Wednesday, November 19, 2003

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Elites, conspiracies, and the tinfoil brigade

In response to this post that mocked conspiracy theories regarding the British-American Project (see here as well), Daniel Davies posted a defense of such theories:

[T]here are legitimate critiques to be made of the way that the BAP and the various groups associated with it (Chatham House, the Council on Foreign Relations, and indeed yes, the Bilderberg Group) go about their business.

The issue is that of the “democratic deficit”. The ideal of a democracy is (arguably) to allow as much and as equal opportunity as possible for any citizen to participate in the political process. This ideal is always going to be beset by compromises for all manner of reasons (not least, the need for someone to actually go out and work for a living), but a not inconsiderable obstacle to widespread participation is that the political class inevitably ends up becoming something of a clique. If the people in charge of industry, government, education, media and the military all know each other (and they do), then there is a lot of scope for them to trade off favours between each other, and to have their discussions and debates in private. There is nothing necessarily wrong with this, and it does not necessarily lead to corruption or even inefficiency - that’s where the conspiracy theorists go wrong. But it is, by definition, a political process in which it is impossible for the public at large to take part. It also means that the public debate on an issue is not necessarily the debate which matters, to the detriment both of the quality of policy decisions and general trust in institutions.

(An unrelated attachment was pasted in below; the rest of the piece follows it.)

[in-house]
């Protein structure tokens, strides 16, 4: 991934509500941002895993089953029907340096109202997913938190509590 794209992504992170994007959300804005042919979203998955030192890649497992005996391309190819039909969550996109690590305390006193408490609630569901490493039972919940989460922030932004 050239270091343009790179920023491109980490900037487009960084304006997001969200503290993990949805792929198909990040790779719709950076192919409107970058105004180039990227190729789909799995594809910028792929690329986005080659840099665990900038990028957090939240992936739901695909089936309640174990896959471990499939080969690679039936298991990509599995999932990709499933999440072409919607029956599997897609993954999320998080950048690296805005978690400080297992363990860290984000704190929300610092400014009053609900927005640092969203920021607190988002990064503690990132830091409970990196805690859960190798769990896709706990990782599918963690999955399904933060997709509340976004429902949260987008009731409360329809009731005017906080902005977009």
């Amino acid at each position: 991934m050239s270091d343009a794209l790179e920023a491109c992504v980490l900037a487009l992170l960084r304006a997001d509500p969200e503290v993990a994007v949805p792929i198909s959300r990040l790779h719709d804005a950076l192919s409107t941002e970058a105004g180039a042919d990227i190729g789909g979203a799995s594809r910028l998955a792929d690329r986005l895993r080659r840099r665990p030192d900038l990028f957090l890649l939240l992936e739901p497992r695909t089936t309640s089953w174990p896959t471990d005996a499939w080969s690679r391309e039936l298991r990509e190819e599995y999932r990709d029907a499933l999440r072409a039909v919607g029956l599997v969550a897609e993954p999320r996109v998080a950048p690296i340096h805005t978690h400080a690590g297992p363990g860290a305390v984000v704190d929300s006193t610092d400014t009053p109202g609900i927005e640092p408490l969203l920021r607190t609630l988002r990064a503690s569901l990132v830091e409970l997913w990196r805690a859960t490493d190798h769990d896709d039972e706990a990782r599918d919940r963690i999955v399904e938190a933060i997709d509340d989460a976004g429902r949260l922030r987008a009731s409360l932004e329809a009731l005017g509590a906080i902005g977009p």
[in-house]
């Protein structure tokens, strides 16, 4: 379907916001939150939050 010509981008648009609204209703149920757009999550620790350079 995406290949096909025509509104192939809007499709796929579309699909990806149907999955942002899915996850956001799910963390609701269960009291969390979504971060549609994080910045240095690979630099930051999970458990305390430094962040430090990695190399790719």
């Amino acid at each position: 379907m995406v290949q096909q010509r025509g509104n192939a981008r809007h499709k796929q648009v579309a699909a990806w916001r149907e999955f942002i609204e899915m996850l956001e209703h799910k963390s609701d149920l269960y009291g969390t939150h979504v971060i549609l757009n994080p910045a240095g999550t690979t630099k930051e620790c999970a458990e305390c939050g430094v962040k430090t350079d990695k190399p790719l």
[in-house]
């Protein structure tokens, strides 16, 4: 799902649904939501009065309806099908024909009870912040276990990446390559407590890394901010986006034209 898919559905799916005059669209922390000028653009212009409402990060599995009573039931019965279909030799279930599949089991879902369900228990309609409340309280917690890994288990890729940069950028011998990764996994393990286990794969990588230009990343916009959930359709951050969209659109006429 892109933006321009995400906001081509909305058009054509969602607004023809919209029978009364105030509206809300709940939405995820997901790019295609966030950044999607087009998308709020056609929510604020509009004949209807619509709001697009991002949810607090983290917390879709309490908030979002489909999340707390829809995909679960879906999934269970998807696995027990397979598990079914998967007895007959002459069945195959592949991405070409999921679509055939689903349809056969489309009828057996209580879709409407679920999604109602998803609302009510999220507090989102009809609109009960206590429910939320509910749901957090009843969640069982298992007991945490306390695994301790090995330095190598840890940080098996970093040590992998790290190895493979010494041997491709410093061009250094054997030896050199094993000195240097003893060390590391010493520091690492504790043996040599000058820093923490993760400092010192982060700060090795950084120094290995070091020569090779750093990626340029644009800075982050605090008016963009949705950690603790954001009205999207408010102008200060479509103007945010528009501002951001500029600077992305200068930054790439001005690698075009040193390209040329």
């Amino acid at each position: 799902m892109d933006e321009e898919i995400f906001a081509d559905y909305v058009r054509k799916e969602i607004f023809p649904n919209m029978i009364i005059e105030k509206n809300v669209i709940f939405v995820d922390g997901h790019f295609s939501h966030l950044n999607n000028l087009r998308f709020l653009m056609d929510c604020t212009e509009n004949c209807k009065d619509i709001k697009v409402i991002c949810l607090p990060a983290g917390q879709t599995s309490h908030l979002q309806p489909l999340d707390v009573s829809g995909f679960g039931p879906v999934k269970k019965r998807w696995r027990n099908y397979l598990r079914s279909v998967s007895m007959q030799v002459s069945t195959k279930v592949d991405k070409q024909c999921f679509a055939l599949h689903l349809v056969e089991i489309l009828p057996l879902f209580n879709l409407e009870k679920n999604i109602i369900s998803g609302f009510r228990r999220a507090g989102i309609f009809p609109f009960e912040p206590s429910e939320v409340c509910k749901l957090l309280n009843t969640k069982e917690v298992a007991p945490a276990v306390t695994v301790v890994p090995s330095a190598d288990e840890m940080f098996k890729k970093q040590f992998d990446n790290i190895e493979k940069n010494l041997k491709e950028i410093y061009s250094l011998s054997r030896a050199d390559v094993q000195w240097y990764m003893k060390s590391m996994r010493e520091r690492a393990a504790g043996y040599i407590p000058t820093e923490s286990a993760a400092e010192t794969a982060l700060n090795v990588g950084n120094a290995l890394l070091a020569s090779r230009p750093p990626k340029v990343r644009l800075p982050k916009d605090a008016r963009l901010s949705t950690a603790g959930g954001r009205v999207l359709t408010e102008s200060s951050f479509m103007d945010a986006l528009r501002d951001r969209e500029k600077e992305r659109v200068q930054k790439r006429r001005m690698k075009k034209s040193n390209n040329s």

It’s a genuine problem of governance in a democracy, and laughing at it doesn’t make it go away....

I simply don’t like the idea of important isssues being decided... out of sight of the public, in an unaccountable institution. And the British American Project is an institution dedicated to making it worse. It’s an organisation that throws promising young people together (the full title was “British American Project For The Successor Generation”), encourages them to keep in touch, prints a private newsletter detailing their career achievements, and generally promotes networking among them. It’s in many ways the political elite’s equivalent of my old business school alumni network, except that the business world doesn’t claim to be part of the democratic process.

Embedded in Davies' post are a specific objection against BAP, and then a larger objection about elite institutions in general.